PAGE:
then L is left adjoint to R and · and are the unit and counit of the adjunction.

16. (a) Show that if L and R are as in (a) of Exercise 15 then for any objects A

of C and B of D and any arrow f : A ’ RB of C there is a unique arrow g: LA

’

’ B of D for which Rg —¦ ·A = f . (This generalizes a well-known property of

’

free groups).

(b) State a dual version of (a) using .

17. A full subcategory D of a category C is re¬‚ective if the inclusion has a left

adjoint, which is called the re¬‚ector.

(a) Show that D is a re¬‚ective subcategory of C if and only if for each object

A of C there is an object LA of D and an arrow e: A ’ LA with the property

’

66 1 Categories

that if f : A ’ B is any arrow with B an object of D then there is a unique

’

arrow h: LA ’ B for which f = h —¦ e.

’

(b) Show that if D is a re¬‚ective subcategory of C then the re¬‚ector takes

an object B of D to an object isomorphic to B.

(c) If D is a re¬‚ective subcategory of C with inclusion I and re¬‚ector L,

show that an object C of C is isomorphic to an object coming from D if and

only if for each object D of D the counit ILD ’ D induces Hom(D , D) ∼

’ =

Hom(ILD , D).

(d) Show that the category of Abelian groups is a re¬‚ective subcategory of

the category of groups.

(e) Show that the category of ¬nite sets is not a re¬‚ective subcategory of the

category of all sets.

18. Show that a functor R: C ’ Set being representable is equivalent to the

’

solution set condition being satis¬ed uniquely with a singleton solution set

19. Here is another way of organizing the proof of Freyd™s Adjoint Functor

Theorem.

(a) Show that U : D ’ C has an adjoint if and only if for each object C of

’

C , the comma category (C, U ) has an initial object.

(b) Show that if D has and U preserves limits, then (C, U ) is complete.

(Compare Exercise 7 of Section 1.7.)

(c) Show that the solution set condition is equivalent to (C, U ) having a weak

initial set, that is a small set of objects with the property that every object is the

codomain of at least one morphism whose domain lies in that set.

(d) Show that a category with products and a weak initial set has a weak

initial object.

(e) Show that if A is a weak initial object and E ’ A the simultaneous

’

equalizer of all the endomorphisms, then E is initial.

(f ) Deduce Freyd™s adjoint functor theorem (usually known as the G(eneral)

A(djoint) F(unctor) T(heorem) to distinguish it from the SAFT or Special Ad-

joint Functor Theorem which follows.)

20. A category is said to be well powered if every object has only a small set

of subobjects. A set {Qi } of objects of a category is said to be a cogenerating

set if for any pair of objects C and D of the category and any pair of distinct

morphisms f, a: C ’ D, there is at least one Qi and one morphism h: D ’ Qi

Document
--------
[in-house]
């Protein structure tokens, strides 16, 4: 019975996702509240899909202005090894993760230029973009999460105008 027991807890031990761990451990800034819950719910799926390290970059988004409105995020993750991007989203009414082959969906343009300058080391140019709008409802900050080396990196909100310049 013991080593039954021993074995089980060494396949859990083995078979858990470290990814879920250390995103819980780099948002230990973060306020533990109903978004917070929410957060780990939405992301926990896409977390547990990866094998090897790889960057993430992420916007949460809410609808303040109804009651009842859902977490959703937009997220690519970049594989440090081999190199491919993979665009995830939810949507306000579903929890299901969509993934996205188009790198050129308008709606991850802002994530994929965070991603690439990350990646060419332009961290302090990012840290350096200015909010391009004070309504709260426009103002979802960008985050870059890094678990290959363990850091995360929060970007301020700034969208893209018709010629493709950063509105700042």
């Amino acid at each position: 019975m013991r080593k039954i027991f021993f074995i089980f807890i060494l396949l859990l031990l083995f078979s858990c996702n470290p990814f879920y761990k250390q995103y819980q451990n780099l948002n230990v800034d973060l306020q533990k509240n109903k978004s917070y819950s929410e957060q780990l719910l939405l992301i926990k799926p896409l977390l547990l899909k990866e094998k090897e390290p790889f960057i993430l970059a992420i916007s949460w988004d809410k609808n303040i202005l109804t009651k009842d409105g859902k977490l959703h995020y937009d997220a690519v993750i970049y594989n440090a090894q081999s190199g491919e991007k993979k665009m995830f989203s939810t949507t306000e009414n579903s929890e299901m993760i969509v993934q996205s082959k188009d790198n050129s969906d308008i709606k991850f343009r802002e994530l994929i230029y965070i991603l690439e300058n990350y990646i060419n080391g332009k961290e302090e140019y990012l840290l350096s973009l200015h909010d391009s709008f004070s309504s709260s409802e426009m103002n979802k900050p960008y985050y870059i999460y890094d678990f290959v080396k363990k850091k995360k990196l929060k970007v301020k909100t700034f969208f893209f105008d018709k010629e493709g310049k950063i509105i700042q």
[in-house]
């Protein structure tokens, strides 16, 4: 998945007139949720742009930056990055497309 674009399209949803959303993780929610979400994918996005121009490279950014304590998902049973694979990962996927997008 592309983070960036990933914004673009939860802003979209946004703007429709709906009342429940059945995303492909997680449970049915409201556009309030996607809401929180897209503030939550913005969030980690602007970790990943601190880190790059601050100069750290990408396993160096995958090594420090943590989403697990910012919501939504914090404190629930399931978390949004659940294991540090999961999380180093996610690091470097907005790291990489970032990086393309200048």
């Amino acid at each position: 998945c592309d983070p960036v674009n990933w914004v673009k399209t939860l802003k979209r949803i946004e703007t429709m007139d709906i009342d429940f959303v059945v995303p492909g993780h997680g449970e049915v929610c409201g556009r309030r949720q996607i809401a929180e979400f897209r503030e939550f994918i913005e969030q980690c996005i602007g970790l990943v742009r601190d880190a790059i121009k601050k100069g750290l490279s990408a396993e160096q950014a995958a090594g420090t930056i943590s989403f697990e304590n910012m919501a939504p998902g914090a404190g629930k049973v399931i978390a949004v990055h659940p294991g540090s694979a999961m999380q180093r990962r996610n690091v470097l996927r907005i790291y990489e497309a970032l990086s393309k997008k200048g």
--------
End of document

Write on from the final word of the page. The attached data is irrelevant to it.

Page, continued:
’ ’

with hf = hg.

1.10 Filtered colimits 67

(a) Show that a set {Qi } of objects of a complete category is a cogenerating

set if and only if every object has a monomorphism into some product of those

objects (allowing repetitions).

The Special Adjoint Functor Theorem states that a functor that preserves

limits and whose domain is well powered, complete and has a cogenerating set has

a left adjoint. Demonstrate this theorem by following the steps below. Assume

the hypotheses in each of the steps. The organization of this proof is due to G.

M. Kelly.

(b) Show that it is su¬cient to prove that a category satisfying the hypotheses

has a weak initial set. (See the preceding exercise.)

(c) Show that every object has a unique smallest subobject.

(d) Show that every object which its own smallest subobject can be embed-

ded into a product of members of the cogenerating set in which there are no

repetitions. (Hint: Consider a diagram

E

A Qi

T d T

d

d

d

‚

d

E

T Ti

A0 Q

in which the bottom right corner is an irredundant product, i.e., a product with

no repetitions.)

(e) Show that the set of all subobjects of irredundant products of members

of the cogenerating set forms a weak initial set.

(f ) Conclude the SAFT.

1.10 Filtered colimits

The path category of a graph

In a graph G , a path from a node i to a node j of length n is a sequence

(±1 , ±2 , . . . , ±n ) of (not necessarily distinct) arrows for which

(i) source(±1 ) = i,

(ii) target(±i’1 ) = source(±i ) for i = 2, . . . , n, and

68 1 Categories

(iii) target(±n ) = j.

By convention, for each node i there is a unique path of length 0 from i to i that

is denoted (). It is called the empty path at i. We will write ± = ±n —¦ · · · —¦ ±1 . If

also β = βm —¦· · · —¦β1 is a path from j ’ k, then we let β —¦± = βm —¦· · · —¦β1 —¦±n —¦· · · —¦±1 .

’

The empty path is an identity for this operation and it is clear that the paths

form a category, called the path category of G . We will make no use of this

category, however, but we do need the notion of path in the discussion of ¬ltered

colimits below.

Filtered colimits